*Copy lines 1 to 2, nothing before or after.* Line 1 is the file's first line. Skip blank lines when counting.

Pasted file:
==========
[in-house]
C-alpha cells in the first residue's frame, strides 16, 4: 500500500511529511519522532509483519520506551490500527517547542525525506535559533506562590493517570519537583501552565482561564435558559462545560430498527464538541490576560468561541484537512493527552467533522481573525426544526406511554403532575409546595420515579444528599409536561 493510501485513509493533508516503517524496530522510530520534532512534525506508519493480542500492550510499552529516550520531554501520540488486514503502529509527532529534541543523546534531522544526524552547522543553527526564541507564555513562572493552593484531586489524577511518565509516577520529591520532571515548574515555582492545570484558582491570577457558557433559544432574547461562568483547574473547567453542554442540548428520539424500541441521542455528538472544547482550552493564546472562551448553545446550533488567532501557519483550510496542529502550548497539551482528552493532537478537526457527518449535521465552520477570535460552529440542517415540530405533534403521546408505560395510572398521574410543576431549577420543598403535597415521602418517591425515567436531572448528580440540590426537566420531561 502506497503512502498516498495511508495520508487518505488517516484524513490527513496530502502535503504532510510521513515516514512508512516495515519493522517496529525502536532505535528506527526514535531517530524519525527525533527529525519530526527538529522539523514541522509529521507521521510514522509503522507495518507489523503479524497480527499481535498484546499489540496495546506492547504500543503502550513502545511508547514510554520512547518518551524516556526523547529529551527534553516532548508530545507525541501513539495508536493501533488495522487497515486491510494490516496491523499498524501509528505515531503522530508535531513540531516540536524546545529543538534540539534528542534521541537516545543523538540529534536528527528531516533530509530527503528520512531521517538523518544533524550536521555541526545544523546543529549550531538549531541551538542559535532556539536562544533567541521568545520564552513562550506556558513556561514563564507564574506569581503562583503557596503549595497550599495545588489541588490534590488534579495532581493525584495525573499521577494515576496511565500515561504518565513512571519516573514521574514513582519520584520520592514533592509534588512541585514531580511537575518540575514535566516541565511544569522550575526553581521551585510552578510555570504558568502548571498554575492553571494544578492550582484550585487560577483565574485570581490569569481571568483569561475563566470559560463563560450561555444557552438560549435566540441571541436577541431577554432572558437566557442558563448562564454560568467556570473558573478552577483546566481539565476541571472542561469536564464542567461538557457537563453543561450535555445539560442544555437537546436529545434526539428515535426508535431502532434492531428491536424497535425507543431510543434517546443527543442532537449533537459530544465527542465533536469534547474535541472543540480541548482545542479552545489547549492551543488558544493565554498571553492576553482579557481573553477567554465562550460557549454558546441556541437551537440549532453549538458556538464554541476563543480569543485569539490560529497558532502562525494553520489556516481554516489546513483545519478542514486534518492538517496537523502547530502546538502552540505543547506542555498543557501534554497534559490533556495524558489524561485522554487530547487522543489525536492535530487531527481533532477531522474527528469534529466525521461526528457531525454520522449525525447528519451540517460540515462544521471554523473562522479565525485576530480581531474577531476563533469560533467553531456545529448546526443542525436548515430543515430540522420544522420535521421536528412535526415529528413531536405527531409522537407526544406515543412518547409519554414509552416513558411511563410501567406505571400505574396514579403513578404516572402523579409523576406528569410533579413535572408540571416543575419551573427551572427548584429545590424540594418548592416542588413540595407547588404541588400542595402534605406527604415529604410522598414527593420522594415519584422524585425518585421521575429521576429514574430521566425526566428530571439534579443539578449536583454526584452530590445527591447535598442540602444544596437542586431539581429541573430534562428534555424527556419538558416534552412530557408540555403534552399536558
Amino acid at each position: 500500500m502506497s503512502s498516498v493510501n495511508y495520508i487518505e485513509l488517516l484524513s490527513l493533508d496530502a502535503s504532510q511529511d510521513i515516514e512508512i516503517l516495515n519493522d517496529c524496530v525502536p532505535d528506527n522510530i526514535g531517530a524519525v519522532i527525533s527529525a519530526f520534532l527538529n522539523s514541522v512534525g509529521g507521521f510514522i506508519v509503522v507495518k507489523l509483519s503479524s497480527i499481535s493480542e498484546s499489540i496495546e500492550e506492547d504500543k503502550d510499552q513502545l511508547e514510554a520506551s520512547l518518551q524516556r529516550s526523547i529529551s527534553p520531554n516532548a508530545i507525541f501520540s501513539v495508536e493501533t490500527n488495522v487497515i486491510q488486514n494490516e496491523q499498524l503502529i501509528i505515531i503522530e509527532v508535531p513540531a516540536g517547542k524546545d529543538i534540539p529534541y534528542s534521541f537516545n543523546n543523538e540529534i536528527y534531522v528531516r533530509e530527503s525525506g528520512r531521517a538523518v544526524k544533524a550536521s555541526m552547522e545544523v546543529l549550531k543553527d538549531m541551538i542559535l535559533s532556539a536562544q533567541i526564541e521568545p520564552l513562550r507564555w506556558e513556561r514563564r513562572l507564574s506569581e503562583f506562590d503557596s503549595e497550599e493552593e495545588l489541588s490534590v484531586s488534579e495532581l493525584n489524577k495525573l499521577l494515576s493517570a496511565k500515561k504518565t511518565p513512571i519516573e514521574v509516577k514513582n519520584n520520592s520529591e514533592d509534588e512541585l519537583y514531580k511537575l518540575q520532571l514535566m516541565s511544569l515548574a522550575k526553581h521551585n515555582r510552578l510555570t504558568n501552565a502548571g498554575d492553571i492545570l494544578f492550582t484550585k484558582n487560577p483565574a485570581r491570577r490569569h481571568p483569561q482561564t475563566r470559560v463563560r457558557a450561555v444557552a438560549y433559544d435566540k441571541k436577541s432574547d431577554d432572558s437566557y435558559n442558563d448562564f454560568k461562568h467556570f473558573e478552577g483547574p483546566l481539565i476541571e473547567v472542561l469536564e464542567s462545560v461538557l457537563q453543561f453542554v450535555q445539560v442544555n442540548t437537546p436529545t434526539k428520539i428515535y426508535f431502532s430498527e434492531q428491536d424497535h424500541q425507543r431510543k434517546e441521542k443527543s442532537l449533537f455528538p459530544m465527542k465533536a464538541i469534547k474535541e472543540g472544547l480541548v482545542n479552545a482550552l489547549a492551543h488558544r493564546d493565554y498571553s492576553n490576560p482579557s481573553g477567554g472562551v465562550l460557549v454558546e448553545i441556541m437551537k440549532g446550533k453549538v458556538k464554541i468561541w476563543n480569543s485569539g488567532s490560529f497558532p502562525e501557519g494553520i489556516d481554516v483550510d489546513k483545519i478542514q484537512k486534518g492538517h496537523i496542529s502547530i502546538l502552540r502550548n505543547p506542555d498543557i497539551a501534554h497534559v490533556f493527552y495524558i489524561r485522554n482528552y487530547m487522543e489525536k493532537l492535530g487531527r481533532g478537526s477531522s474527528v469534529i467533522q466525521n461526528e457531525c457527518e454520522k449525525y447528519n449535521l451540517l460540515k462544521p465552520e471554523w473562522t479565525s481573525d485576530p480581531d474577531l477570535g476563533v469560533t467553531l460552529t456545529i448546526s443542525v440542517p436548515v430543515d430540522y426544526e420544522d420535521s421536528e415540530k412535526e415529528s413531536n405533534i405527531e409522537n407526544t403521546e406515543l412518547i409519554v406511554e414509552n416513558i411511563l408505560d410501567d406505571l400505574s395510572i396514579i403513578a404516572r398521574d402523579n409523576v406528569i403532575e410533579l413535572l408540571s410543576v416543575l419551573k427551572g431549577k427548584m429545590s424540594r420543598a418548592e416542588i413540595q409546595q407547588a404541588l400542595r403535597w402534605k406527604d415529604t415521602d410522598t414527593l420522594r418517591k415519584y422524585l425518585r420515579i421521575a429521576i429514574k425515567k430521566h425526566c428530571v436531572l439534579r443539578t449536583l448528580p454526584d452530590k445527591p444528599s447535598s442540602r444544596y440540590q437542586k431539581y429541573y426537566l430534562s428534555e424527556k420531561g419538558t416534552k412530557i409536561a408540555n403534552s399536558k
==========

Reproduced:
[in-house]
C-alpha cells in the first residue's frame, strides 16, 4: 500500500511529511519522532509483519520506551490500527517547542525525506535559533506562590493517570519537583501552565482561564435558559462545560430498527464538541490576560468561541484537512493527552467533522481573525426544526406511554403532575409546595420515579444528599409536561 493510501485513509493533508516503517524496530522510530520534532512534525506508519493480542500492550510499552529516550520531554501520540488486514503502529509527532529534541543523546534531522544526524552547522543553527526564541507564555513562572493552593484531586489524577511518565509516577520529591520532571515548574515555582492545570484558582491570577457558557433559544432574547461562568483547574473547567453542554442540548428520539424500541441521542455528538472544547482550552493564546472562551448553545446550533488567532501557519483550510496542529502550548497539551482528552493532537478537526457527518449535521465552520477570535460552529440542517415540530405533534403521546408505560395510572398521574410543576431549577420543598403535597415521602418517591425515567436531572448528580440540590426537566420531561 502506497503512502498516498495511508495520508487518505488517516484524513490527513496530502502535503504532510510521513515516514512508512516495515519493522517496529525502536532505535528506527526514535531517530524519525527525533527529525519530526527538529522539523514541522509529521507521521510514522509503522507495518507489523503479524497480527499481535498484546499489540496495546506492547504500543503502550513502545511508547514510554520512547518518551524516556526523547529529551527534553516532548508530545507525541501513539495508536493501533488495522487497515486491510494490516496491523499498524501509528505515531503522530508535531513540531516540536524546545529543538534540539534528542534521541537516545543523538540529534536528527528531516533530509530527503528520512531521517538523518544533524550536521555541526545544523546543529549550531538549531541551538542559535532556539536562544533567541521568545520564552513562550506556558513556561514563564507564574506569581503562583503557596503549595497550599495545588489541588490534590488534579495532581493525584495525573499521577494515576496511565500515561504518565513512571519516573514521574514513582519520584520520592514533592509534588512541585514531580511537575518540575514535566516541565511544569522550575526553581521551585510552578510555570504558568502548571498554575492553571494544578492550582484550585487560577483565574485570581490569569481571568483569561475563566470559560463563560450561555444557552438560549435566540441571541436577541431577554432572558437566557442558563448562564454560568467556570473558573478552577483546566481539565476541571472542561469536564464542567461538557457537563453543561450535555445539560442544555437537546436529545434526539428515535426508535431502532434492531428491536424497535425507543431510543434517546443527543442532537449533537459530544465527542465533536469534547474535541472543540480541548482545542479552545489547549492551543488558544493565554498571553492576553482579557481573553477567554465562550460557549454558546441556541437551537440549532453549538458556538464554541476563543480569543485569539490560529497558532502562525494553520489556516481554516489546513483545519478542514486534518492538517496537523502547530502546538502552540505543547506542555498543557501534554497534559490533556495524558489524561485522554487530547487522543489525536492535530487531527481533532477531522474527528469534529466525521461526528457531525454520522449525525447528519451540517460540515462544521471554523473562522479565525485576530480581531474577531476563533469560533467553531456545529448546526443542525436548515430543515430540522420544522420535521421536528412535526415529528413531536405527531409522537407526544406515543412518547409519554414509552416513558411511563410501567406505571400505574396514579403513578404516572402523579409523576406528569410533579413535572408540571416543575419551573427551572427548584429545590424540594418548592416542588413540595407547588404541588400542595402534605406527604415529604410522598414527593420522594415519584422524585425518585421521575429521576429514574430521566425526566428530571439534579443539578449536583454526584452530590445527591447535598442540602444544596437542586431539581429541573430534562428534555424527556419538558416534552412530557408540555403534552399536558